As the coronavirus continues on its destructive path, it is becoming increasingly clear that nations around the world were ill-equipped to deal with the pandemic. Everyone is now asking the same question ‘What do we need to do to prevent this from happening again?’ Here, we take a brief look at some of the strategies being used by ultra-high and high-net-worth individuals to ride out the global pandemic.
Since the outbreak began, most of the ultra-rich have left their urban dwellings behind and decided to escape to smaller communities. Many have chosen to flee to the often-overlooked corner of the world that is New Zealand. The country was praised as one of the first to successfully deal with the virus having taken robust early measures to contain it.
Some have been looking for more open space locations, choosing to put a seas distance between themselves and the virus, by purchasing their own secluded island. The privileged few who can afford such extravagant isolation are exploring their options with new enthusiasm. Sales agents are allegedly flooded with enquiries from Asia’s wealthiest seeking an investment opportunity that can serve as both a pandemic escape and a long-term investment. While some of these private idylls sell for up to $100m, some go for as little as $55,000.
For the less committed one-percenters who are just seeking to escape for a few weeks, prices range from a relatively reasonable $500-50,000 per night on the likes of Richard Branson’s Necker Island or David Copperfield’s Musha Cay in the Bahamas, which includes ‘anything you could possibly imagine.’ Make of that what you will.
While the global pandemic has absolutely flattened commercial airlines, private aviation has witnessed a steep increase in enquiries. Private aviation allows travellers to avoid large hubs identified as entry-points for coronavirus and mitigate against contact with strangers.
A sudden surge in hiring private jets has caused tectonic shifts within the aviation industry. Companies have enforced additional hygienic measures to safeguard their passenger’s health. Some operators offer to quarantine their flight crew for 48-hour priors to departure. Aman Private Jet, part of Aman Resorts, says it ensures the gallery, cabin and cargo compartments are disinfected with Bacoban, one of the best cleaning agents, before and after use. “Hand sanitiser is offered upon boarding the jet as well as throughout the journey. “The crew wears masks and gloves, and we offer passengers the option too should they want to wear them,” says Roland Fasel, COO on Aman Private Jet. “After a flight, all blankets and cushions are dry cleaned,” he adds.
Other providers, like VistaJet, have installed telemedicine devices, named the Tempus IC2 that provides an opportunity for the flight crew to measure and relay clinical data to MedAire, which has 24/7 centre staffed with medical personnel.
A new item has been added to the wish list of ultra-wealthy: exclusive healthcare options. Self-isolation has evoked a return to the roots of wellness.
The proof of that would be the developing concept of intravenous nutrition and vitamin booster shots. Lanserhof, a private medical facility at London’s Arts Club, a private members club, has seen an 18% jump in the number of inquiries for its Immune Plus Support Infusion. The £300 ($387) session provides an IV infusion which contains a high dose of Vitamin C, as well as “immune-boosting amino acids and also Zinc which plays a crucial role in our immune system functioning well.”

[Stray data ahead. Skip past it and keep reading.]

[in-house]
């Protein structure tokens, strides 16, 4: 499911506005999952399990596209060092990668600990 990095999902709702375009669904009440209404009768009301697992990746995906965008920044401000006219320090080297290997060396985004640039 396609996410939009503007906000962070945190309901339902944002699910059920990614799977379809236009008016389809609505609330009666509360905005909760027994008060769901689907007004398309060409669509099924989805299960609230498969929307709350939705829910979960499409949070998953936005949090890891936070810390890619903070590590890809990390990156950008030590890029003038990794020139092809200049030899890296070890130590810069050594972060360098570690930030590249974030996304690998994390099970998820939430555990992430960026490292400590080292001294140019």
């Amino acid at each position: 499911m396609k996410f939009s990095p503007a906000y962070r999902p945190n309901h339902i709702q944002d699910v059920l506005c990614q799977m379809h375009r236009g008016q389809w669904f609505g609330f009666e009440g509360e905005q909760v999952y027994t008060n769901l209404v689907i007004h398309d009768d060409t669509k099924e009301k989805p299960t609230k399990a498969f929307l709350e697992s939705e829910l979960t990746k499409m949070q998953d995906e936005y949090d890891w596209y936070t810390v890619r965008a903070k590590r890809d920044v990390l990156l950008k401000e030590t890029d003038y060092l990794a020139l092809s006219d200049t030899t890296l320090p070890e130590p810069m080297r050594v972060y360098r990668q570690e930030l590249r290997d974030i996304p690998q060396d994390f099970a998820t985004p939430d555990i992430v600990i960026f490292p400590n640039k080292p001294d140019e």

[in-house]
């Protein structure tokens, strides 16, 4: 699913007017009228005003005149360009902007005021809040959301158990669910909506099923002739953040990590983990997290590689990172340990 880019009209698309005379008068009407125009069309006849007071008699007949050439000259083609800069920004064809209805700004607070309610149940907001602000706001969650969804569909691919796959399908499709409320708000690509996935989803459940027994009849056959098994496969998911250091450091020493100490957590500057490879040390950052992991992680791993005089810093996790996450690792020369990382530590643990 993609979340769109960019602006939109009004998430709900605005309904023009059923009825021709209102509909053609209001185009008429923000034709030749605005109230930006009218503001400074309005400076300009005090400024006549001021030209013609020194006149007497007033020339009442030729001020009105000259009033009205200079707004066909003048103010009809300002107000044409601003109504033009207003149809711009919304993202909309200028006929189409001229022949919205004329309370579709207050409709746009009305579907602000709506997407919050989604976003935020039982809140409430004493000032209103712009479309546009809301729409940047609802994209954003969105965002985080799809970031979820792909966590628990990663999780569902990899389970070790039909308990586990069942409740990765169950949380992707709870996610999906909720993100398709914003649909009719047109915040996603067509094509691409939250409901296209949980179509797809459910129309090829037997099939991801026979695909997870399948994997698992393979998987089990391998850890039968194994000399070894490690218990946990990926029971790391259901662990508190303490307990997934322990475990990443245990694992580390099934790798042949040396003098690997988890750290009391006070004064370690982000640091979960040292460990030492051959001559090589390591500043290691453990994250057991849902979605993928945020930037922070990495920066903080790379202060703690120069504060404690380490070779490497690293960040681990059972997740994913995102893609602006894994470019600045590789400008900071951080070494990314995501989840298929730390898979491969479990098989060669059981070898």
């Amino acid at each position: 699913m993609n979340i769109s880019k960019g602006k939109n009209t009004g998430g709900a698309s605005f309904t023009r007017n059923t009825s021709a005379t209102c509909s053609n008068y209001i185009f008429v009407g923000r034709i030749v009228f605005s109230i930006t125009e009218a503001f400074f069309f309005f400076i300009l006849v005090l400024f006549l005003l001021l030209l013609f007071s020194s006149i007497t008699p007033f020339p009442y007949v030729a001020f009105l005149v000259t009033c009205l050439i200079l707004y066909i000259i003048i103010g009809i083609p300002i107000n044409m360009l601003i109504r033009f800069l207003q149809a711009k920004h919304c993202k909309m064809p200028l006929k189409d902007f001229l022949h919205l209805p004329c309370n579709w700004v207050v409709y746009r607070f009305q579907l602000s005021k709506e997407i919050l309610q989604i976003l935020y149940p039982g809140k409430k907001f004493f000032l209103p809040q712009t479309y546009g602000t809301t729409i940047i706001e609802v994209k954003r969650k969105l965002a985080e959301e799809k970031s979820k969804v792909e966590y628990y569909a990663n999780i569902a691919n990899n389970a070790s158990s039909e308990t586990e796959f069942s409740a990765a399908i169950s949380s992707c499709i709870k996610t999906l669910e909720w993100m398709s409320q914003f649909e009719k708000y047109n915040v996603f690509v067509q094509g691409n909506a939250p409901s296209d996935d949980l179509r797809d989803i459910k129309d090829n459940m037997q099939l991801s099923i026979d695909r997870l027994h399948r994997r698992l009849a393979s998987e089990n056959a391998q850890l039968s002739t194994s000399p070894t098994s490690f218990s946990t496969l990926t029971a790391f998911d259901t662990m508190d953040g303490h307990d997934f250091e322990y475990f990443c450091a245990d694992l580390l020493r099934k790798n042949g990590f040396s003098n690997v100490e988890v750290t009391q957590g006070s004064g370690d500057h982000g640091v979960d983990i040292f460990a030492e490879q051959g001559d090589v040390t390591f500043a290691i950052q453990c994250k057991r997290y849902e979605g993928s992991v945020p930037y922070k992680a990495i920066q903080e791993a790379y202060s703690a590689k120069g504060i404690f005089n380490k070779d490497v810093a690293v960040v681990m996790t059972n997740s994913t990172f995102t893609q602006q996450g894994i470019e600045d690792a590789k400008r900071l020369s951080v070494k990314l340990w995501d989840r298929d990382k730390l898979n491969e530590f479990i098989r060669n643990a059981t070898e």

During the pandemic, Insignia members have frequently enquired about online health consultations and other VIP healthcare services, that include custom mask fitting.
Yacht charters and purchases
Other well-heeled travellers are hoping to avoid the pandemic by self-isolating on superyachts. There was a noticeable surge in enquiries about “alternative” remote locations for chartering, such as Alaska, islands in the South Pacific and the tip of Chile. Hiring a yacht in such locations isn’t easy on the wallet though, you can expect to pay £100,000 a week plus crew costs and provisions for vessels of up to 150ft, rising to £500,000+ for the very largest yachts. One plus for the larger vessels is that they can easily hold enough supplies to last for several months, minimising the need for resupply trips.
Like most other industries, the superyacht business was negatively impacted by COVID-19. However, numerous shipyards declared a high demand for first-time buyers of large yachts, which could indicate that a wider clientele is seeing the benefits of owning a yacht, especially during a global pandemic.
While some have chosen to charter private jets to escape to holiday homes, others are seeking more permanent living options. Companies that sell underground shelters have seen an unprecedented demand during the last few months, and not from the usual doomsday preppers.
These bunkers are state of the art, fully equipped with special air-filtration systems and fortified to withstand any violence due to a breakdown in society. A year’s worth of food and supplies can be stored in bunkers that are as large as some homes and are sold for prices in the millions of dollars.
A Texas-based company, Rising S Bunkers, has confirmed that the company has been manufacturing underground bunkers for private use for several years now and interest in them surged even before COVID-19. However, manufacturers are anticipating even more interest.
One of their luxurious options is the spectacular “Aristocrat” Complex, which costs just over £7m to build and easily outsizes most hotel penthouses. As you would imagine for that hefty price tag, the structure delivers luxurious amenities, bullet-proof doors, a two-foot dead-bolt lock, and an inconspicuous above-ground ‘safe house’ which serves as a secret entrance to your underground pad.